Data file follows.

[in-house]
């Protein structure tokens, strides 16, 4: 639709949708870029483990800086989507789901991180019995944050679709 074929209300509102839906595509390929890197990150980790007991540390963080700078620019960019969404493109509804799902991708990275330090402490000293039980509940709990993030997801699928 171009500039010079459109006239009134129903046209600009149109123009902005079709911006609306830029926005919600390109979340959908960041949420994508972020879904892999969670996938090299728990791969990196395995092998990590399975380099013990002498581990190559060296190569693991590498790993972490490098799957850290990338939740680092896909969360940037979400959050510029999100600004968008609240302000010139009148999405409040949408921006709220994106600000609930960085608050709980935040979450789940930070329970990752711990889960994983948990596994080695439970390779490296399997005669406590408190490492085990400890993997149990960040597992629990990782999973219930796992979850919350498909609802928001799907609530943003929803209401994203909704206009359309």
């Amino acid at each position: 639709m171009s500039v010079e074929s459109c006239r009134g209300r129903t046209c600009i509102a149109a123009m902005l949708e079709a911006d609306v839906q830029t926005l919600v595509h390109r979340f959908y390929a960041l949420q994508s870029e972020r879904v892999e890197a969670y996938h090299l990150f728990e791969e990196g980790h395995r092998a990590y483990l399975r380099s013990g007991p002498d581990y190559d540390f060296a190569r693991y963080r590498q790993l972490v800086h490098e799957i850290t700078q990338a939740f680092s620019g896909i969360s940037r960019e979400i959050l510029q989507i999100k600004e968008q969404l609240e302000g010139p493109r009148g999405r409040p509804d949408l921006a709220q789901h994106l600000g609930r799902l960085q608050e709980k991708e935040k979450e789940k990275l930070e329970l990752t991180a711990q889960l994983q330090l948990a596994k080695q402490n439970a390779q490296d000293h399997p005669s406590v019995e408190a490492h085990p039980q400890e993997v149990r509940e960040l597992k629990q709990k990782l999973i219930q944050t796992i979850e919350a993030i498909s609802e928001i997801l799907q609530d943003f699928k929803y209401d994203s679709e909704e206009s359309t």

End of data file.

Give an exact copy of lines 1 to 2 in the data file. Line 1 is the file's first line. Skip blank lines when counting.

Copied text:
[in-house]
């Protein structure tokens, strides 16, 4: 639709949708870029483990800086989507789901991180019995944050679709 074929209300509102839906595509390929890197990150980790007991540390963080700078620019960019969404493109509804799902991708990275330090402490000293039980509940709990993030997801699928 171009500039010079459109006239009134129903046209600009149109123009902005079709911006609306830029926005919600390109979340959908960041949420994508972020879904892999969670996938090299728990791969990196395995092998990590399975380099013990002498581990190559060296190569693991590498790993972490490098799957850290990338939740680092896909969360940037979400959050510029999100600004968008609240302000010139009148999405409040949408921006709220994106600000609930960085608050709980935040979450789940930070329970990752711990889960994983948990596994080695439970390779490296399997005669406590408190490492085990400890993997149990960040597992629990990782999973219930796992979850919350498909609802928001799907609530943003929803209401994203909704206009359309």